Morality in Islam

Morality is the great goal of religious teachings and the main factor in forming a religion. In the Islamic moral system, there is a severe opposition to those factors that inhibit people from connecting with other creatures, such as fear, and those which prevent people from communicating and interacting with one another, such as cruelty, hard-heartedness, and vanity.

These qualities cause a sense of self-sufficiency that prevents one from interacting with others. It also produces an arrogance that creates a barrier to receiving divine blessings and makes it difficult for others to benefit from an arrogant person. The Islamic moral system includes foundations of human values and the paths to achieve and preserve them.

Islamic Rulings safeguard Values

Islam does not ignore human needs. Nor does Islam ask people to ignore or oppose them. There is no monasticism in Islam. Islam considers the way and means of meeting such needs as divine blessings and fulfilling them with good intentions as worship. Islam has regulated and defined limits for meeting these needs so that all dimensions of a human being are considered and his capabilities are protected; otherwise, God has created all creatures on earth for human beings and rejects the inhibition of ornaments and the halal (permitted) sustenance He has created for them.

On the other hand, one can call the categorization of the above-mentioned needs as permitted and prohibited as Islamic mysticism (tasawwuf). A person would not take a step to fulfil his needs unless he is sure of divine satisfaction about his act. In doing so, he would be kept safe from going astray by following his own desires, which are mostly reflections of the surrounding material world.

In fact, this mysticism is completely different from the known mysticism which is based on disregarding all desires in order to purify the self and perfect the soul. This mysticism keeps the human being safe from getting used to follow his own desires and whims. The human being is asked to be active and effective in his environment rather than passive and to be the driving factor of development and promotion. Achieving this goal is not fulfilled by drowning in desires.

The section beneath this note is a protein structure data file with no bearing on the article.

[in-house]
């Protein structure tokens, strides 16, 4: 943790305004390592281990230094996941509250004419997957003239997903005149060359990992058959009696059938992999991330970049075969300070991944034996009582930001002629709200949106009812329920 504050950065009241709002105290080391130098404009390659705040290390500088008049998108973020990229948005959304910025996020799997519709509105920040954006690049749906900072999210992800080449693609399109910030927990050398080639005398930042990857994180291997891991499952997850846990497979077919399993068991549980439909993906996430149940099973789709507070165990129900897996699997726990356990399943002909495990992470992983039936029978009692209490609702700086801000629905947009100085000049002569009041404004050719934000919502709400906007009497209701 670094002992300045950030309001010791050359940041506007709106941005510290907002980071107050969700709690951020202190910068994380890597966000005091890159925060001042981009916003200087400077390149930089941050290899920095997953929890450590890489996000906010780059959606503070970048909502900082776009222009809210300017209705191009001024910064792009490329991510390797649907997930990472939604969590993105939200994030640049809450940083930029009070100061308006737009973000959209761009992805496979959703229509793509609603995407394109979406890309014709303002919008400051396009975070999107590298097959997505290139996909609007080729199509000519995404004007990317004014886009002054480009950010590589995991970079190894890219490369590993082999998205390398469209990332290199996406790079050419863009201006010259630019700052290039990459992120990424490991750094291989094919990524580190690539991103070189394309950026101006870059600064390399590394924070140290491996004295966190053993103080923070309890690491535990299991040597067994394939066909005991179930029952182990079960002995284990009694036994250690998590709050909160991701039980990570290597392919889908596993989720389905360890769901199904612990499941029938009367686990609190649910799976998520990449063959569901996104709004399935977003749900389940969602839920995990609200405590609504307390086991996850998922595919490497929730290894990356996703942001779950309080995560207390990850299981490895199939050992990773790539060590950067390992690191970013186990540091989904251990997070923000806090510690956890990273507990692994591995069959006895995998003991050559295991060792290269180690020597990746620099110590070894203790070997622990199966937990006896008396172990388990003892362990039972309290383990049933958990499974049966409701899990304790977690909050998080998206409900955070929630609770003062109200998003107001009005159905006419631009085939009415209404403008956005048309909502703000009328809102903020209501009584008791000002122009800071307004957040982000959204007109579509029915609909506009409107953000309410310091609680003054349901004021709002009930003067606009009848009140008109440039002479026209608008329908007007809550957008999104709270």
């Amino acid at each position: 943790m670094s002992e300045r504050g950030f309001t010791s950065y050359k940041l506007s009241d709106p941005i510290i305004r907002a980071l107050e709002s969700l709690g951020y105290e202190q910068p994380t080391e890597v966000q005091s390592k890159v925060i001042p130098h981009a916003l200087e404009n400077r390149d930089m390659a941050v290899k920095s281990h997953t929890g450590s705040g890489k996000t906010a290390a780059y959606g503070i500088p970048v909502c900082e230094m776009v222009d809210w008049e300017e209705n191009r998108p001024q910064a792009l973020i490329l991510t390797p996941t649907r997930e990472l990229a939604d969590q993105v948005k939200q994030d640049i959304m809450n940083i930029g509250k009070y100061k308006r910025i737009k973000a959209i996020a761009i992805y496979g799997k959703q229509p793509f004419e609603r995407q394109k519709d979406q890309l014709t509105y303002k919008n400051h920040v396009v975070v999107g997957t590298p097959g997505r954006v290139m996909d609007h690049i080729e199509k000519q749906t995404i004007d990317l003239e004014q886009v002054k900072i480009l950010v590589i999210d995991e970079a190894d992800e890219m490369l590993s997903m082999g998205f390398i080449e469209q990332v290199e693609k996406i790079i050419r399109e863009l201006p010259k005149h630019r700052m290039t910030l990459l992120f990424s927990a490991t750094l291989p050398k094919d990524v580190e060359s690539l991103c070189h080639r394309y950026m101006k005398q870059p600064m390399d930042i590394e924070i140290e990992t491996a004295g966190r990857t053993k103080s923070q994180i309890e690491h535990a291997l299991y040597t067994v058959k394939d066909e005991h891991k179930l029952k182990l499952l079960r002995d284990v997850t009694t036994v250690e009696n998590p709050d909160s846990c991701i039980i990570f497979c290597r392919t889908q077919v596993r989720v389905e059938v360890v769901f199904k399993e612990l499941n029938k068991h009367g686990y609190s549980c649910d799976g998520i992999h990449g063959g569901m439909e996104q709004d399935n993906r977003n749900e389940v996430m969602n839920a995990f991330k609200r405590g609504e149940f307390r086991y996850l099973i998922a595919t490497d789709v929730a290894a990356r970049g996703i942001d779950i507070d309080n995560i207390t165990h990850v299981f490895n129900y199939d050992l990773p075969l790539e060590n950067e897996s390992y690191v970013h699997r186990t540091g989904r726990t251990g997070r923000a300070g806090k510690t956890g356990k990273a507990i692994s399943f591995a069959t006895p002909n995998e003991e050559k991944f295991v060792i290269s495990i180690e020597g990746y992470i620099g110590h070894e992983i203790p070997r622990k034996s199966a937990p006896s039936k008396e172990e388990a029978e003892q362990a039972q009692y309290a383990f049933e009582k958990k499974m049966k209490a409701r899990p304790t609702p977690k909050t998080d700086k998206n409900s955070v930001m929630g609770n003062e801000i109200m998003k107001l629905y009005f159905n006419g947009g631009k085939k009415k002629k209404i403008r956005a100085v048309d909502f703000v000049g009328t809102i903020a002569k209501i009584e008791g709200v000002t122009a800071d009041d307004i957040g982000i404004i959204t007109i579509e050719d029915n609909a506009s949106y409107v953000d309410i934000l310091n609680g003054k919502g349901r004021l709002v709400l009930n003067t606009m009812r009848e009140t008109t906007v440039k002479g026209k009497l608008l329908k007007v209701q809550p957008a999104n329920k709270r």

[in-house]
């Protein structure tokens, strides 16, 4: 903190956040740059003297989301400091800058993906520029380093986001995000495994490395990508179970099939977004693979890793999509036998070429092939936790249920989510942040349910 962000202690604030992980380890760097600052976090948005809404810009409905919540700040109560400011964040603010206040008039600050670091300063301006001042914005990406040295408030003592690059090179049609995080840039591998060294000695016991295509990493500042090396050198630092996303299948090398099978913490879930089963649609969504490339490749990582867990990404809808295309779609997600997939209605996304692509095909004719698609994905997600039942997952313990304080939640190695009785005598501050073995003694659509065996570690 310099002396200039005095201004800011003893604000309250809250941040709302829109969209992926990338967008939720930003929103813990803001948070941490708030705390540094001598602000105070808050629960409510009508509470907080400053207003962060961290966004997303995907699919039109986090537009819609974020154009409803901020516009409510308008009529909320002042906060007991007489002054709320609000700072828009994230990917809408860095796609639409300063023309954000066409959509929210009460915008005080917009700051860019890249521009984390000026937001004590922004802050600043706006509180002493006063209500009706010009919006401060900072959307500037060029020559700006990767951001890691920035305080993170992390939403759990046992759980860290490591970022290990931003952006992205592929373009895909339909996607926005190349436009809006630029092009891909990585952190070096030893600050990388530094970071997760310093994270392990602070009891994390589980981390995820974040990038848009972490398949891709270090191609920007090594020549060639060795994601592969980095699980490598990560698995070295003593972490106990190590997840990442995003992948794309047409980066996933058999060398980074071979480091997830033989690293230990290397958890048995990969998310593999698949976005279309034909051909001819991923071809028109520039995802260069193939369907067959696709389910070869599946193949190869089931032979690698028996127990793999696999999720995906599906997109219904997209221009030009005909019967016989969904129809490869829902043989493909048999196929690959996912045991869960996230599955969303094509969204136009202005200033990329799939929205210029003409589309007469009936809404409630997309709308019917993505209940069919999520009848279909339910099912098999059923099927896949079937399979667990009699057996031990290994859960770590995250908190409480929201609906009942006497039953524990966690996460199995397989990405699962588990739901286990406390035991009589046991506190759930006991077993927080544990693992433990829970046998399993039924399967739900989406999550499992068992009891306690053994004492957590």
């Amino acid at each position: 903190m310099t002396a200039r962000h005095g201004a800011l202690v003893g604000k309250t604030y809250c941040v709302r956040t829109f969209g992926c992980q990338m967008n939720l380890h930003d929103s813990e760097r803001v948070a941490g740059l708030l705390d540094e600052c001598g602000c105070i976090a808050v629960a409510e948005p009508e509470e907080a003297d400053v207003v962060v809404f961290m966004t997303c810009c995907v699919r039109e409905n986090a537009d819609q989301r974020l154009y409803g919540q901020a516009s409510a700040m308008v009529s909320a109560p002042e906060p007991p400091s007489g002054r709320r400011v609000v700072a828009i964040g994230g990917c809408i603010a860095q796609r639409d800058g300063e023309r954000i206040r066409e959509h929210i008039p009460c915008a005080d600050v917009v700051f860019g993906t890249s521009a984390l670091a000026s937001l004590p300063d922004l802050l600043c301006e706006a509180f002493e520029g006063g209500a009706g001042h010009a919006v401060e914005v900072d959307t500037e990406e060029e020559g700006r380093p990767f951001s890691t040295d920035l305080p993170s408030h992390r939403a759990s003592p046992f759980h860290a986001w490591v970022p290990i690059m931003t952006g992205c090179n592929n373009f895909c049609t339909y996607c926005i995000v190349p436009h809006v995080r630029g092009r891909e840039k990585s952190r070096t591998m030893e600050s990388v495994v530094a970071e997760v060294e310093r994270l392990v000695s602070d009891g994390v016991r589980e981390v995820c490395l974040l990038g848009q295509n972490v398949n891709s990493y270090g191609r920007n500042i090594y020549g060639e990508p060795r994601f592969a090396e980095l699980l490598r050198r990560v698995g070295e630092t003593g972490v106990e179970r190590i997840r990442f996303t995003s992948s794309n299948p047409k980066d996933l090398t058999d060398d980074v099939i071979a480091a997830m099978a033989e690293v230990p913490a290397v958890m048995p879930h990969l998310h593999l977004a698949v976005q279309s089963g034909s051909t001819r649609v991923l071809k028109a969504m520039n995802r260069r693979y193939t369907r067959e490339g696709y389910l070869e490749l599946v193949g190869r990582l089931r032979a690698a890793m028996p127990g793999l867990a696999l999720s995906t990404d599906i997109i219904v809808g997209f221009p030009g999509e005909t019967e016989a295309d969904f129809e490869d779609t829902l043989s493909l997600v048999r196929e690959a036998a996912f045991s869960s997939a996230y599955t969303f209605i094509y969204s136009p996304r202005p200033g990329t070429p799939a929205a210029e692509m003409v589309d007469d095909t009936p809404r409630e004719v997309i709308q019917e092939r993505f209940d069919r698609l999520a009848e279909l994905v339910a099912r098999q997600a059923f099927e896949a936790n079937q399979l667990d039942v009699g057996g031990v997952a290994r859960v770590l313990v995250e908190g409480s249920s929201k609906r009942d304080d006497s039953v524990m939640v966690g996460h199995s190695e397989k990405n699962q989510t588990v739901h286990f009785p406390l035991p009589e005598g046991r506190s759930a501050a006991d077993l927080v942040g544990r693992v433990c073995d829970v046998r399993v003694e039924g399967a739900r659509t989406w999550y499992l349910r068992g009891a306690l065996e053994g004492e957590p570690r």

In addition to the cases and causes of permitted and prohibited issues in Islam, what is interesting is that Islam interprets the permissible as the pure and pleasant and the prohibited issues as loathsome. This shows that the human being by himself is considered as an honoured and pure being. It is difficult to represent Islamic rulings and investigate their effects on preserving human values in this short paper. So, I suffice to bring some examples and end this discussion. Acts of worship, obligations, and prohibitions are conditional upon one’s power and ability. When severe distress and intolerable difficulties are involved, legal issues may be cancelled, and the same can be understood from the rule of negation of harming and being harmed (lā ḍharara wa lā ḍhirāra fi’l-Islam).

Unawareness, force, emergency, mistake, and forgetfulness can all be factors that absolve someone from responsibilities. Working is considered as an act of worship; so is communication and fulfilling family and social tasks in order to keep their sanctity and human-orientation. Interactions among people and groups in all forms become humane and these issues are even demonstrated in rulings of war.

The items mentioned here are just examples of how Islam protects human concepts and values which I humbly offer here. I stress that fact that every headline of this article is by itself a topic in the holy Qur’an that can be studied separately and that the unity of Islam with humanity and human values confirms the expansion of this discussion. Indeed, it proves the necessity of investigating this topic in Islamic sciences in the form of a complete encyclopedia. I hope that God, the One who established the legislation of Islam and created man, accepts this effort of mine which has a very little value in His presence.